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Waste sent to landfill as Potters permit suspension continues

By 26/07/2017News

Potters Waste Management says that a partial permit suspension for the processing of residual waste into refuse derived fuel (RDF) at its site at Pembroke Port in Wales is causing thousands of tonnes of waste to be diverted to landfill.

And National Resources Wales (NRW) has claimed this week that the partial suspension of the permit for the site will remain in place until issues have been resolved.

NRW partially suspended Potters permit in 2017 after repeated complaints from local community over smell and flies coming from Pembroke Port

Potters signed a 15-year deal with Pembrokeshire and Ceredigion county councils in 2015 to process and export black bag waste in the form of RDF for energy recovery in Sweden. Work is carried out by Potter Group through its subsidiary Sundorne Products.

Teething problems

In August 2015, Potters said it had experienced “teething problems” at the facility (see story) with odour and flies coming from bales of waste.

This led to an enforcement notice from NRW following an investigation into the site. The notice confirmed Potters had breached the conditions of its permit and asked them to take measures to improve their waste operation.

Potters said that it has undertaken a review with “leading experts in the field of odour and pest control”, concluding that there was no odour coming from the site and their pest controls were more than enough to prevent flies causing a nuisance.


In October 2016, Potters appealed the notice, but in February 2017, dropped its appeal. By April 2017, NRW decided to partially suspend the permit after conditions of the permit were “still not being met”.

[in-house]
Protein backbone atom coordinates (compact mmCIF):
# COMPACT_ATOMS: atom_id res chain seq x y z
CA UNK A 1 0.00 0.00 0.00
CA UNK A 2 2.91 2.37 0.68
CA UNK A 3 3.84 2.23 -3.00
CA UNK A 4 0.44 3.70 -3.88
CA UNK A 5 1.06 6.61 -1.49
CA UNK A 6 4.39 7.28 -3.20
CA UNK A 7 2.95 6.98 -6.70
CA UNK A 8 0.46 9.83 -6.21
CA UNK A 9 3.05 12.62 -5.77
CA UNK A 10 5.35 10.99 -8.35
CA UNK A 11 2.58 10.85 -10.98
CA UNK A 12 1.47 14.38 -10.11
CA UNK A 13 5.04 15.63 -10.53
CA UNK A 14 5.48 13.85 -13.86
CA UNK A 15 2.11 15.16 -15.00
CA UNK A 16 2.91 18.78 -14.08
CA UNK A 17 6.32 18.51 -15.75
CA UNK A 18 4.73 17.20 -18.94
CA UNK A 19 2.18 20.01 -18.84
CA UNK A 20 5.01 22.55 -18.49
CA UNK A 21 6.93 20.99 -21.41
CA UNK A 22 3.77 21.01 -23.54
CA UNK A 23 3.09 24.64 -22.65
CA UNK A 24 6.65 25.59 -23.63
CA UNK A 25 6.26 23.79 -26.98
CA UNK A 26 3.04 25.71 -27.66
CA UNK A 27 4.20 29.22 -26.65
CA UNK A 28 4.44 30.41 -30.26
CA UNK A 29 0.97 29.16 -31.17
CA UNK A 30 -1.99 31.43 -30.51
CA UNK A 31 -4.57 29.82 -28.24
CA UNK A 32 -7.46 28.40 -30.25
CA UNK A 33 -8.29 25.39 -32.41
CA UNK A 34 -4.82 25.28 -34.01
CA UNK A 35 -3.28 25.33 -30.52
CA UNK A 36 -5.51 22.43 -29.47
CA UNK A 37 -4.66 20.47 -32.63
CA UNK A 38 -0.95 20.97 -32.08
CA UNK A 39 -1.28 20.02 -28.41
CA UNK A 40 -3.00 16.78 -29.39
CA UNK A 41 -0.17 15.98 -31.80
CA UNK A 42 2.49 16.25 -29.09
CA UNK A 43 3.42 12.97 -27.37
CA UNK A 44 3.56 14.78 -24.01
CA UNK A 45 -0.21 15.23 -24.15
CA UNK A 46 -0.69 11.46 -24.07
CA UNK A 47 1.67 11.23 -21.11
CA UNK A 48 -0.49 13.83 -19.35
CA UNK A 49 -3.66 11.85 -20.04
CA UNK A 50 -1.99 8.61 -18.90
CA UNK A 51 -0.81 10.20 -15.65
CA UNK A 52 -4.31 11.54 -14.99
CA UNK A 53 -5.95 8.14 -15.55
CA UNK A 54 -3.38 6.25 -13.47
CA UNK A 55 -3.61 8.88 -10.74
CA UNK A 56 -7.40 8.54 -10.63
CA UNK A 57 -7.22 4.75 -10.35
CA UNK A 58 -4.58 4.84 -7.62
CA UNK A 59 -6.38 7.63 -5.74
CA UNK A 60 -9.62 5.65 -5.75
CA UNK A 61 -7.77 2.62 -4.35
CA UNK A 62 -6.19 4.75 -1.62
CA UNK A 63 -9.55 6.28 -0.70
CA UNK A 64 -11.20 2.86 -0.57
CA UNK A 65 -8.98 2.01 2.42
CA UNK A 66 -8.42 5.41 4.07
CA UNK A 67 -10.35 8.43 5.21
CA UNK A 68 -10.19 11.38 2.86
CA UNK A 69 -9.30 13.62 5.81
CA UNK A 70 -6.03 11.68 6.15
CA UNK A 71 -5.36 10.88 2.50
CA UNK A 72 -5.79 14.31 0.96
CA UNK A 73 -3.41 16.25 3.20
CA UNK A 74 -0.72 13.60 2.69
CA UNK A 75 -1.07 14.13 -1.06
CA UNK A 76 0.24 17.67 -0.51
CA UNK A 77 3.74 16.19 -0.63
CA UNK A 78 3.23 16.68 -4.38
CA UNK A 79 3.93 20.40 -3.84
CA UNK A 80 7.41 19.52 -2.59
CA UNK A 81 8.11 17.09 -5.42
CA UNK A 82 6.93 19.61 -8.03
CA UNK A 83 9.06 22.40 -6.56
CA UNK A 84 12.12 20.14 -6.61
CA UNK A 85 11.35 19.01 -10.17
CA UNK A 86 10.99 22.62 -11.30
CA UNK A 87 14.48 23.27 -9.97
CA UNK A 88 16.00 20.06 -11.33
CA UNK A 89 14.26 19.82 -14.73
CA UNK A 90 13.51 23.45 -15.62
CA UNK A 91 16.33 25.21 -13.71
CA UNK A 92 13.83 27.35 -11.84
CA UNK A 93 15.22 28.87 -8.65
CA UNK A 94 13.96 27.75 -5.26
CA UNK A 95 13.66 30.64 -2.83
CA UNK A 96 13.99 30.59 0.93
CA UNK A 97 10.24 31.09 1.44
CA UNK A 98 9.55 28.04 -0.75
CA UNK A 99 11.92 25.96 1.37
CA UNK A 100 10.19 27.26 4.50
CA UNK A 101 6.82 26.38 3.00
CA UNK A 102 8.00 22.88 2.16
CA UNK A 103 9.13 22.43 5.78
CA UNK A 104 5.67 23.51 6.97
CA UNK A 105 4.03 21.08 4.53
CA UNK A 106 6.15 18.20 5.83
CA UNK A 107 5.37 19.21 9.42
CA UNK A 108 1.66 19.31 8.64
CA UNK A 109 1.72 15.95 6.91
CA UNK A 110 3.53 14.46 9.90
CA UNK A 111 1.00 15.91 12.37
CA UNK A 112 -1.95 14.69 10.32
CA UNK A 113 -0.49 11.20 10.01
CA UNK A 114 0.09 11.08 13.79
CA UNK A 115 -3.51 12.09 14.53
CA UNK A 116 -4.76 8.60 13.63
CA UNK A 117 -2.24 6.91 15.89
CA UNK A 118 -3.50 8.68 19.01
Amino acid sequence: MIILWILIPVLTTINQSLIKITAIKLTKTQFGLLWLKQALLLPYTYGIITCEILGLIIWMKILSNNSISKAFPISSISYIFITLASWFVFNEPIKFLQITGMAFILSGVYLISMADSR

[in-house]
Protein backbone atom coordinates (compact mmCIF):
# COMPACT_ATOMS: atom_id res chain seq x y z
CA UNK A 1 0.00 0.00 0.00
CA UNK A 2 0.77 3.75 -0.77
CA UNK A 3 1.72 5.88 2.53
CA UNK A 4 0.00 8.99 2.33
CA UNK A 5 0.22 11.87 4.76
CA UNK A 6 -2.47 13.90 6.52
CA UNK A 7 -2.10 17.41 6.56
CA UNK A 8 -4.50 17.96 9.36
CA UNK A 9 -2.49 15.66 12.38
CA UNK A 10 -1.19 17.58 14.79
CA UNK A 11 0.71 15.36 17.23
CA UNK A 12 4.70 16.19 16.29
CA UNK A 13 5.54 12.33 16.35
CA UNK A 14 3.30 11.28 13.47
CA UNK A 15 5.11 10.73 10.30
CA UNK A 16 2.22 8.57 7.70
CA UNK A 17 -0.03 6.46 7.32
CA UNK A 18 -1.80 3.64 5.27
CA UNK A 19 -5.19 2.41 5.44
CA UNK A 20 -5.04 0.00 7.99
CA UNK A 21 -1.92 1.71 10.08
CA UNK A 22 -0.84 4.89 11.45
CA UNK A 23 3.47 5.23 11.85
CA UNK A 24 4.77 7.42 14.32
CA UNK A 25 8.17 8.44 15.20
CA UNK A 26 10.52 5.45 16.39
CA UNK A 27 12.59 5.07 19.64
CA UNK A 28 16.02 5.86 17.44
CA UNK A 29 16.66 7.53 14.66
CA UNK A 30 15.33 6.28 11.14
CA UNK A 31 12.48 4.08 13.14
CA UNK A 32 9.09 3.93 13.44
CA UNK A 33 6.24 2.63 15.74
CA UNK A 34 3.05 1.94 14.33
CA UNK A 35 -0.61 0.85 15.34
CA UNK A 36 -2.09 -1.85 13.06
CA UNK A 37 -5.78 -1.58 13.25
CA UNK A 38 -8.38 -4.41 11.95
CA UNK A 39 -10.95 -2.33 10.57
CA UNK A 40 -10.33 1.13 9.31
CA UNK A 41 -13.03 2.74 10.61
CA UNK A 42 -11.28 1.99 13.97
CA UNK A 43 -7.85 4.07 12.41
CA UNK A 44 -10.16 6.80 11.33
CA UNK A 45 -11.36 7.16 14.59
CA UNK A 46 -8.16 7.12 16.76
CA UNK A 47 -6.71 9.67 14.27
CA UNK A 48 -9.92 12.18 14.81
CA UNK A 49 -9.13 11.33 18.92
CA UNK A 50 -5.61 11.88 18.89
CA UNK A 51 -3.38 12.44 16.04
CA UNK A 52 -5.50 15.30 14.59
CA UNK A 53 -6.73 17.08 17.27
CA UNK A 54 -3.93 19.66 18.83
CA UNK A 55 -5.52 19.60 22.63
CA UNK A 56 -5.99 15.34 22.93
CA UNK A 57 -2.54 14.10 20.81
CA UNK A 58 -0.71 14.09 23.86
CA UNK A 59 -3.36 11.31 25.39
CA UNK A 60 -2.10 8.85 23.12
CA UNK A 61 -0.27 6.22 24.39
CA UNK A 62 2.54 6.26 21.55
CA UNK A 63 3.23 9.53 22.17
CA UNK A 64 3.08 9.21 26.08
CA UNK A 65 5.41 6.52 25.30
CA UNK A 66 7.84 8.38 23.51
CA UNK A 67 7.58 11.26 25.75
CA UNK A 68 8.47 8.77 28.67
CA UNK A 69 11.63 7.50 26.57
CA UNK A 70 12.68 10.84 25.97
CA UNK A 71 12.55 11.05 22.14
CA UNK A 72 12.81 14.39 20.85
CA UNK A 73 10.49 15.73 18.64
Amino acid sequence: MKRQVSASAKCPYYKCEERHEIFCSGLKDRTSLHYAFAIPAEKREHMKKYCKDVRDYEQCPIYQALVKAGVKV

Commenting this month, a Potters spokesperson said: “…Potters worked collaboratively with NRW and the regulator relayed actions taken by the company with neighbours to allay any concerns resulting in the complaints subsiding.”

Potters said that it is “totally committed to compliance and undertook the removal of all baled RDF” and decided not to appeal the suspension, “choosing rather to continue to work positively with NRW with the objective of being a good neighbour and fully complying with the notice”.

“The environmental objectives of the facility are currently being defeated, possibly attributable to perceptual issues,” the Potters spokesperson added.

Jon Willington, Waste Regulation Team Leader, NRW said: “We stepped in and took action against Sundorne Products (Llanidloes) Ltd because of concerns relating to the way the company was operating, and the unacceptable impact it was having on the community.

“Our partial suspension of the permit will remain in place until the company has demonstrated to us that they can properly address those concerns.”

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Source: Waste Managment